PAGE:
Firewood questions, chainsaw comments

Today me and two friends went to cut about three cords of wood. I brought a Husky 345, they brought Stihls. One was a 442 with a 25" bar. We needed it a couple of times. My Husky started easier than their Stihls, but I suspect that with a little fiddling with the jets, we could have ironed that out. We were at 10,425' elev. One of the Stihl owners said they would buy Husky next. They both had three each.
We cut mostly rounds 16-18" long. We brought them back to my house to split.
We were considering going back up there in the summer, and making it a two day event with a campout. We want to bring a splitter, and an ATV to skid the logs to a central point.
We were discussing how efficient it is to split wood right at the spot where you fell it. And how it stacks up comparatively in a rack. Say, take enough rounds to fill up a 4x4x8 frame, then split it and see if the stack is higher or lower. We all agreed that it would be nice to leave all the mess in the woods, and that it would be somewhat less handling doing it that way.
What are the facts?
Steve
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The facts are that the smaller you split it, the bigger the stack gets. You cannot put split wood into a smaller space than mother nature put the unsplit wood.
Rule of thumb is that split to the usual stove size, the stack will grow about 10%.
As to efficiency? Depends on your time you want to invest. I prefer bringing them home in the biggest chunks I can load and do the splitting at home at my leisure. Split on cite, you cut, split, load and are there until all jobs are finished. Time I fall, trim brush and load I am too pooped any more to also split it. :)
Harry K
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It is hard to get split wood to stack as closely as rounds, if the rounds are really fairly round without stubs sticking out. If wood always split really cleanly, it would be close to a tie, but if there are little burrs sticking out of the splits, they just don't stack as well.
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If the rounds (logs) are fairly straight & w/o stub limbs, they will stack at higher density than split wood.
http://nuke.biomasstradecentres.eu/Portals/0/D2.1.1%20-%20WOOD%20FUELS%20HANDBOOK_BTC_EN.pdf
take at look on pages 11 & 12
If I'm reading the information correctly, it looks like split wood stacks at ~70% the density of "rounds". So split wood would take up 40% more room.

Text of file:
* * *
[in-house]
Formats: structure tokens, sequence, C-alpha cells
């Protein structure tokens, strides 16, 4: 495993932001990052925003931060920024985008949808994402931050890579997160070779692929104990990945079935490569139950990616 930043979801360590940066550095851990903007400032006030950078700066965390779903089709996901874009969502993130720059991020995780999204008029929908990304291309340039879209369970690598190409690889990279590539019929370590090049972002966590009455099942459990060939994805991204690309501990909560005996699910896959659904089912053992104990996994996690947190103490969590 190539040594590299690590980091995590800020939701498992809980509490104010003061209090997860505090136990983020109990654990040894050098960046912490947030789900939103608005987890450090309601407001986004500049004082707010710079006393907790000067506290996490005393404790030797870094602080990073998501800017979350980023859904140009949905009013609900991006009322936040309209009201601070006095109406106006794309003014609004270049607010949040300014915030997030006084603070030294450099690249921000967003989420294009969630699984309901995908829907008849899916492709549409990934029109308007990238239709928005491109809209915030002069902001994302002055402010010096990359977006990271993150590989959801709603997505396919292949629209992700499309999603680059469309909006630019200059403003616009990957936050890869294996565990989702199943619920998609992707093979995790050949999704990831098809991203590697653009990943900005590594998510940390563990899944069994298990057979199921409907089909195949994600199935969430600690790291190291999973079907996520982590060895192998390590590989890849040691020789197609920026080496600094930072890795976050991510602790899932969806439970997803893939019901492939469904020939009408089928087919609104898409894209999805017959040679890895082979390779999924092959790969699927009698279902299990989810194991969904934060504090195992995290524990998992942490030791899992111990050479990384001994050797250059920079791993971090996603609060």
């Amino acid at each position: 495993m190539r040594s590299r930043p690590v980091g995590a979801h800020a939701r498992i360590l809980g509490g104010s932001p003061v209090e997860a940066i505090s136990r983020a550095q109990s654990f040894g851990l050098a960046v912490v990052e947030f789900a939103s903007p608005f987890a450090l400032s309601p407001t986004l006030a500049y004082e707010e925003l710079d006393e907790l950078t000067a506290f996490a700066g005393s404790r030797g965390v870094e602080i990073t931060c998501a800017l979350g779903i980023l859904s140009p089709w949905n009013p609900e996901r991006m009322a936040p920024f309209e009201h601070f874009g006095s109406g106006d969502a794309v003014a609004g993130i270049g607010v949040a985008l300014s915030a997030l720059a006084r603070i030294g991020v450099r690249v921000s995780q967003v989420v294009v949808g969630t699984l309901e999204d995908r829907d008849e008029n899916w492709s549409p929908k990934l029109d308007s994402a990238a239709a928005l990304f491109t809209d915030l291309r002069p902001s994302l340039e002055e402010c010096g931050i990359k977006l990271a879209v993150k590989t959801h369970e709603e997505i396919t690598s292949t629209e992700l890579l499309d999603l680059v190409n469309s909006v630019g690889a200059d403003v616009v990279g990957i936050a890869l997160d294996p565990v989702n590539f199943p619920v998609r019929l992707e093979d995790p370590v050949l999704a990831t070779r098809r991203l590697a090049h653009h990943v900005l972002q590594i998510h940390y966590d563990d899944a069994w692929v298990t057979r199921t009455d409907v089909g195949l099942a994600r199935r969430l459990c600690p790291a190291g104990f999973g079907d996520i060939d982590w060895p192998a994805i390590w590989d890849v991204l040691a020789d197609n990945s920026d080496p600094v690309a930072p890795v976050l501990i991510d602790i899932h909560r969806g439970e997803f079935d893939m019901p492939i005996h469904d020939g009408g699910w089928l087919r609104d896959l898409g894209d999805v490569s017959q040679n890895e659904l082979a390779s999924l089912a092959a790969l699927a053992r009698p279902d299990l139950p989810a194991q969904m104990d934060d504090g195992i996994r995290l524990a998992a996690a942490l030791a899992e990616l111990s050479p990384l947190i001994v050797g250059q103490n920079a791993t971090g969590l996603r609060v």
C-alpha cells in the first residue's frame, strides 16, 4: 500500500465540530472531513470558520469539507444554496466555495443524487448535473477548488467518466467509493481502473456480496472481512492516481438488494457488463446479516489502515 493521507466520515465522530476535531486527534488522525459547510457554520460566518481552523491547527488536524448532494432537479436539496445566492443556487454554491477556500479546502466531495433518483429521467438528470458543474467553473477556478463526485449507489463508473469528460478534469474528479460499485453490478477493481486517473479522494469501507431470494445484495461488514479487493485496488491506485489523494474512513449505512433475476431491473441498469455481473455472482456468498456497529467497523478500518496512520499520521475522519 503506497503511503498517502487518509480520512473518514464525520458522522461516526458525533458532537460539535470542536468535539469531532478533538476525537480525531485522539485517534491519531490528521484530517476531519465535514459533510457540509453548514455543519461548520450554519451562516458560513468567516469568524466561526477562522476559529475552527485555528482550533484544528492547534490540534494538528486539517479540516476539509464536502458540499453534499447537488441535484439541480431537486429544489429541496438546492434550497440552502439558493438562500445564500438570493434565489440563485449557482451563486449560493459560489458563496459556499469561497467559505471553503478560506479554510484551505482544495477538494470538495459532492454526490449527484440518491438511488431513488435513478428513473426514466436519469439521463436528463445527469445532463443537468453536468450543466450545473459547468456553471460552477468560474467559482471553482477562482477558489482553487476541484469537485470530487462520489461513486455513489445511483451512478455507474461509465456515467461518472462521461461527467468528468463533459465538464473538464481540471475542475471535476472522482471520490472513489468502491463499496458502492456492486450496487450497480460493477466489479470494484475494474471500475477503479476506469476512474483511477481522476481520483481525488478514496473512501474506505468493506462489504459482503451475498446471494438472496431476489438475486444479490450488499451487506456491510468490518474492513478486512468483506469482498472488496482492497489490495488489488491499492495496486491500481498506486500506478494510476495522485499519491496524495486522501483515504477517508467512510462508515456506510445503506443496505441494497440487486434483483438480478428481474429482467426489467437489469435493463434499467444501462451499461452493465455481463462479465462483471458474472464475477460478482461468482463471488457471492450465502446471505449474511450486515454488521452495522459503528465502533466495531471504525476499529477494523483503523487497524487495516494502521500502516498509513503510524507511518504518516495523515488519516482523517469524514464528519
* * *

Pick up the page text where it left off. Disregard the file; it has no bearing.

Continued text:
Whether leaving the mess in woods is worth the extra volume required to transport the same amount of rounds, that determination is up to you.
cheers Bob
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I don't know of anyone that splits on site. The real pros bring logs and cut to size and split in one operation, but that takes a bigger piece of equipment.
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I can see the camping part making it a bit more fun. Leaviing the residue at location appeals as well.
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On 9/29/2011 10:36 PM, Steve B wrote: [snip]

Facts: 1. Wood in the round makes a smaller stack than split wood. 2. Wood in the round takes less time for one man to load into a truck because he's handling fewer pieces. 3. Split wood takes less effort to load into a truck because you're handling smaller pieces. 4. Two men can load split wood faster than wood in the round: one stands on the ground and pitches, one stands in the truck to catch and stack. Two trucks + four men = wood loaded faster than you can believe if you haven't done it before.
Opinions: 1. If I had an ATV to skid the logs to a central point, I wouldn't split it where I felled it -- I'd split it at the central point. I think you're a lot less likely to lose rounds off the skid than splits. 2. Two days camping in the woods with good friends (and presumably good food and good beer) sounds like a helluva good time to me. Go for it.
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-snip-

Chainsaws? Splitters? weenies-- Get one of these for your Bobcat-
http://www.youtube.com/watch?v=wMeb2-TSzNU

No Bobcat? Use this one- [it loads your truck, too]
http://www.youtube.com/watch?v=jfnavISaP9c

Personally, back in the day, I liked cutting it just small enough to throw on the truck, and do the final cutting and rare splitting in the woodyard. 2 days in the woods would yield enough wood to keep me busy at odd moments for a couple weeks.
I would end up with a lot of stubs that way- but they went into an unstacked pile and got used up first.
I've never missed any of that work.
Jim
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Weird, This question (split vs rounds) comes at least once/yr on some forum. This is the first time I have seen evrybody get the answer right :). Usually there is at leat one guy that insists he can stack the splits tighter but always refuses to do an experiment.
Harry K
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